Although the right to vote is nowhere guaranteed in the U.S. Constitution, voting is a central cornerstone of our democracy, and the ACLU works vigorously here in Washington and around the nation to protect this fundamental right.
In 2009, as the result of a reform in our state’s voting rights restoration process advocated by the ACLU for several years, tens of thousands of previously disenfranchised Washington citizens are now eligible to vote. The ACLU supports similar reform at the national level and is advocating for the passage the Democracy Restoration Act, a federal law to restore voting rights for citizens across the nation.
While summer days have (finally) arrived, and many of us are thinking most about play and vacations, Washington’s primary election is just around the corner, on August 17. And the registration deadline for the primary election online or in-person is only days away, on July 19.
Not sure if you’re registered to vote (or at what address)? You can quickly find out online through the Washington Secretary of State and then register or change the address of your registration if necessary.
Although some voters vote only in general elections, many important decisions are made in primaries, particularly some judicial elections, in which a candidate getting more than 50% of the vote is placed on the general election ballot with no opponent listed. (And if just hearing “judicial elections” makes you wince, check out VotingforJudges.org, an informative, non-partisan website that provides information on every judicial race in Washington.) The adoption of Washington’s top-two primary also increases the importance of the primary election in some races.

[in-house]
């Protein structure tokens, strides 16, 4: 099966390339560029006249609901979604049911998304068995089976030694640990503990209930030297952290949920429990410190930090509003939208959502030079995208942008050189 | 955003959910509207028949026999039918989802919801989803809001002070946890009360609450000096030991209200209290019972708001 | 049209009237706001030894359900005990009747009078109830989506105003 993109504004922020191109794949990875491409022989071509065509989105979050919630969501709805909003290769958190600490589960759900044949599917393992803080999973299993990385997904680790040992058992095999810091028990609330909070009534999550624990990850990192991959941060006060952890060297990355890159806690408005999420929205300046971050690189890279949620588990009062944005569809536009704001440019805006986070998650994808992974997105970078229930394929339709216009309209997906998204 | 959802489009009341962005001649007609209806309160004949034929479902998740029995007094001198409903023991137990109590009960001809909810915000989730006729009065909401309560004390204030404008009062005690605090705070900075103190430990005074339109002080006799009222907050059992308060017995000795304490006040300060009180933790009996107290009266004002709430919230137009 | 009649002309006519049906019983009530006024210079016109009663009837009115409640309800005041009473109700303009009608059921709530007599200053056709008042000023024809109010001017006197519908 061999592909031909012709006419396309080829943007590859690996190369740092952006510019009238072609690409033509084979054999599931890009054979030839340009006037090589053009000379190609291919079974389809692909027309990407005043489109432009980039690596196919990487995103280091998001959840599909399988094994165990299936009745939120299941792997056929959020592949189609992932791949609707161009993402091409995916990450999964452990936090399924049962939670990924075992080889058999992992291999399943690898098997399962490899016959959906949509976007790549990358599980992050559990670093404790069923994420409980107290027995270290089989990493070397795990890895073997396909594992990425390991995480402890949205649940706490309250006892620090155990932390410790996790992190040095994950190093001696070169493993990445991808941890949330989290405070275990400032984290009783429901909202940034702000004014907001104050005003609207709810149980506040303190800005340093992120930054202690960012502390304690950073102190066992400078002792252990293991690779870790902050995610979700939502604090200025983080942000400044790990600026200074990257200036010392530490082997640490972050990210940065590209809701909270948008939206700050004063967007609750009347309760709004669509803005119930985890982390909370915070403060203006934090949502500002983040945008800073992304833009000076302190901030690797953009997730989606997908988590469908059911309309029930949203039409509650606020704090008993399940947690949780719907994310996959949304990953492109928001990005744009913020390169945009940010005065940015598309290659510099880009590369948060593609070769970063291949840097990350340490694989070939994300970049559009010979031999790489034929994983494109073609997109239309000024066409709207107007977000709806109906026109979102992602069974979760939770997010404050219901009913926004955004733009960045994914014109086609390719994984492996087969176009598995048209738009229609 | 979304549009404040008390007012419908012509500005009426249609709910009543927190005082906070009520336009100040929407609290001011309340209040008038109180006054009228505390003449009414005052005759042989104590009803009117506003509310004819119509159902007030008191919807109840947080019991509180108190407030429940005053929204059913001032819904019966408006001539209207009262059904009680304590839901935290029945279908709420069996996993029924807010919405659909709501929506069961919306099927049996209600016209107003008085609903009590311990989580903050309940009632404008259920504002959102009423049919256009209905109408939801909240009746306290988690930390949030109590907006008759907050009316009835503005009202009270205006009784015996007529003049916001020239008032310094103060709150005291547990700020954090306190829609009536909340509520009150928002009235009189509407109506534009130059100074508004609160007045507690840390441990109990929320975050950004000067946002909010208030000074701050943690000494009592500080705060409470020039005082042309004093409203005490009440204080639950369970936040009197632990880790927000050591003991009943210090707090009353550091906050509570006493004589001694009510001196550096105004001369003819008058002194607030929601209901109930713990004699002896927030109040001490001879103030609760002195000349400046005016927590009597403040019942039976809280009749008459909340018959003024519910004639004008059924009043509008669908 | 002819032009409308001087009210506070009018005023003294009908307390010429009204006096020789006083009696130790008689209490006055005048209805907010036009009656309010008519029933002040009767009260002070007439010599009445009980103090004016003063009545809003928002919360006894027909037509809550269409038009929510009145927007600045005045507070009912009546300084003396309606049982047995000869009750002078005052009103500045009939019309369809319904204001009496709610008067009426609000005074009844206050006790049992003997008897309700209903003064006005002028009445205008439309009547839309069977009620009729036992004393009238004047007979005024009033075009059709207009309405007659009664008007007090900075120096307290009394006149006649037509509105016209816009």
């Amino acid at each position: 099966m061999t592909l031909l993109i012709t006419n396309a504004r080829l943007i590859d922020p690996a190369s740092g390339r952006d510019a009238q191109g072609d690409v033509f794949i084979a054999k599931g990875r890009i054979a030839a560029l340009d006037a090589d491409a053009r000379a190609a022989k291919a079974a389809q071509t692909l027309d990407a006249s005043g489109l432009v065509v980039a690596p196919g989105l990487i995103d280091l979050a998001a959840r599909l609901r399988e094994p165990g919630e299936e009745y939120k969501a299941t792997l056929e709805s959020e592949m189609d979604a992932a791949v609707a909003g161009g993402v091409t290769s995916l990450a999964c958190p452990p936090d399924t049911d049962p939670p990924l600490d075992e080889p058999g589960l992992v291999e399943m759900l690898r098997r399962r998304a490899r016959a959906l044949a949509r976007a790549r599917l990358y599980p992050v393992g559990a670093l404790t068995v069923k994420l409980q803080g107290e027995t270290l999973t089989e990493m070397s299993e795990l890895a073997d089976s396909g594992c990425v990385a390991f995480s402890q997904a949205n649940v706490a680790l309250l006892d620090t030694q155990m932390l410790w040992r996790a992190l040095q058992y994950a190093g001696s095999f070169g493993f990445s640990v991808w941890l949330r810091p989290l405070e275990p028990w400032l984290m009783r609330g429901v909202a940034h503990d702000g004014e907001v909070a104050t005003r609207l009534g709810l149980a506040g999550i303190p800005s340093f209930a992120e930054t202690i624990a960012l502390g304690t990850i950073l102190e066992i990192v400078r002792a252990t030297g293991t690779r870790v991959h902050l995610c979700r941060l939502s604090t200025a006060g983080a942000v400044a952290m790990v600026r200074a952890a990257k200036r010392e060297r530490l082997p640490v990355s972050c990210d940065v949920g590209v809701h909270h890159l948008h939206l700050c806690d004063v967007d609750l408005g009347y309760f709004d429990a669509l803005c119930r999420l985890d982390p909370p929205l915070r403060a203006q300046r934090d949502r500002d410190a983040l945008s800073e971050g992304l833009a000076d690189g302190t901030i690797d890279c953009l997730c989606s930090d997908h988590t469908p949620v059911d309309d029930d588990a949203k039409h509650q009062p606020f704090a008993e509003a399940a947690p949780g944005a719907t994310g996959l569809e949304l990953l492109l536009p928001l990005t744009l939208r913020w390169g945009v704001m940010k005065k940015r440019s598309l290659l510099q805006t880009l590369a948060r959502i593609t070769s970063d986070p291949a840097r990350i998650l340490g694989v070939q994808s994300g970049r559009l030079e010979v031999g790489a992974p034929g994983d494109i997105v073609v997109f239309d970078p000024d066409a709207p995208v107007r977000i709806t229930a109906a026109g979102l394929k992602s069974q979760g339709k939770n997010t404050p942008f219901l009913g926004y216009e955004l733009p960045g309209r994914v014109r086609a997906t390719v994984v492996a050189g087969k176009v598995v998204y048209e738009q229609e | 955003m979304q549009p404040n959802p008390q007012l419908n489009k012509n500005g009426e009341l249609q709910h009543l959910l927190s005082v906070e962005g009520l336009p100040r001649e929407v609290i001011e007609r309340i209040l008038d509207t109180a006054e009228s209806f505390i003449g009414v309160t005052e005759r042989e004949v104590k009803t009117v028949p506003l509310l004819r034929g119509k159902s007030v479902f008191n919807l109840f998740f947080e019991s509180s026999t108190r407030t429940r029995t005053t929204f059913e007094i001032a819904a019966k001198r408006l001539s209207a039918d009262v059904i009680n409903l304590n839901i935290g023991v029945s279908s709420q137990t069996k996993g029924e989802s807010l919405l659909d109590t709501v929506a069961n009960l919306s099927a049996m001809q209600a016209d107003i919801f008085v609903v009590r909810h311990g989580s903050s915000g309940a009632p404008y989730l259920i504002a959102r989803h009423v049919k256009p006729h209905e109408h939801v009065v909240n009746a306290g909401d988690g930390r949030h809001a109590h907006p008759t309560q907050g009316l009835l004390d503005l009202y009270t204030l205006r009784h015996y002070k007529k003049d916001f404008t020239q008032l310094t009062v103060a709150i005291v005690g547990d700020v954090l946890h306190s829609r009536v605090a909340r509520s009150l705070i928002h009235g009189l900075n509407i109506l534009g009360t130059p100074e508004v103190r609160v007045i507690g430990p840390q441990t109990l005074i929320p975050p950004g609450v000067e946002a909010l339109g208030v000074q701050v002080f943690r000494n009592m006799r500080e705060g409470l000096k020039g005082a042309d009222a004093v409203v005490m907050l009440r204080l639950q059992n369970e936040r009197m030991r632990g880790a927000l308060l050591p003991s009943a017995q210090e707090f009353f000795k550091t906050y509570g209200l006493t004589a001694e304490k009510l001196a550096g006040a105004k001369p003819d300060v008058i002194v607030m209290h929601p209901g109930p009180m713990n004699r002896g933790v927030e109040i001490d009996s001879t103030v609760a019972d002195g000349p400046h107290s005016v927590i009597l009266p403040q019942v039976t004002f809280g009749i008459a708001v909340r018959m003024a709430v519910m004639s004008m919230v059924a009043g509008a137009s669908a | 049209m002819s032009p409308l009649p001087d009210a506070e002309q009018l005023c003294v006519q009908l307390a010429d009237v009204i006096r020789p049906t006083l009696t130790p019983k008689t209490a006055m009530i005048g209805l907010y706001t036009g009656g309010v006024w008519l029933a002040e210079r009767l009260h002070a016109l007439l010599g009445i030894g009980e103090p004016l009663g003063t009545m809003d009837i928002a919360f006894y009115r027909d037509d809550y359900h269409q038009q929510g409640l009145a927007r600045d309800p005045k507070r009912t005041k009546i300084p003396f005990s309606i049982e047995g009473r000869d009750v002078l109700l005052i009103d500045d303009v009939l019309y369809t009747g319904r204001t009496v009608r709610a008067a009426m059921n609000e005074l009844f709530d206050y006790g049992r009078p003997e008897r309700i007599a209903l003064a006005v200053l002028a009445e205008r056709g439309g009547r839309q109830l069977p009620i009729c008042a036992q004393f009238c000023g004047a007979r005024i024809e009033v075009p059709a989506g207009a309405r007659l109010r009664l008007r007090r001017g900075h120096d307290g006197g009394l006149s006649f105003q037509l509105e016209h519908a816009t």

You won’t be seeing a “dead tree” voter’s guide in your mailbox until the general election, but the Secretary of State has compiled all the information you need online, and even a video version as well.
As a non-partisan organization the ACLU does not endorse electoral candidates, but it does compile a Congressional Scorecard that allows you to see how your member of Congress voted on important civil liberties questions and find out “What Has Your Congress Been Up To?”